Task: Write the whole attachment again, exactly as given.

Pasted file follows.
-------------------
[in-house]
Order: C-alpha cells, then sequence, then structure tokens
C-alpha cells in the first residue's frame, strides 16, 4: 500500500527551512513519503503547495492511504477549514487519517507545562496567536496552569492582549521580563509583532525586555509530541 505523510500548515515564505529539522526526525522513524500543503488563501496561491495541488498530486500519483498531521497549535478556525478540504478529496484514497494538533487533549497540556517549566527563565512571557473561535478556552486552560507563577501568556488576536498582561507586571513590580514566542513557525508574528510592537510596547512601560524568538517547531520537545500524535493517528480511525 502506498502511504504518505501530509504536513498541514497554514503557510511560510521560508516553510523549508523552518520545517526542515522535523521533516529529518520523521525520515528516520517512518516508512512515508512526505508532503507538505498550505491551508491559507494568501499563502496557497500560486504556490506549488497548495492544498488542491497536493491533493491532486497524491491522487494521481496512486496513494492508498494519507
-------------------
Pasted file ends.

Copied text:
[in-house]
Order: C-alpha cells, then sequence, then structure tokens
C-alpha cells in the first residue's frame, strides 16, 4: 500500500527551512513519503503547495492511504477549514487519517507545562496567536496552569492582549521580563509583532525586555509530541 505523510500548515515564505529539522526526525522513524500543503488563501496561491495541488498530486500519483498531521497549535478556525478540504478529496484514497494538533487533549497540556517549566527563565512571557473561535478556552486552560507563577501568556488576536498582561507586571513590580514566542513557525508574528510592537510596547512601560524568538517547531520537545500524535493517528480511525 502506498502511504504518505501530509504536513498541514497554514503557510511560510521560508516553510523549508523552518520545517526542515522535523521533516529529518520523521525520515528516520517512518516508512512515508512526505508532503507538505498550505491551508491559507494568501499563502496557497500560486504556490506549488497548495492544498488542491497536493491533493491532486497524491491522487494521481496512486496513494492508498494519507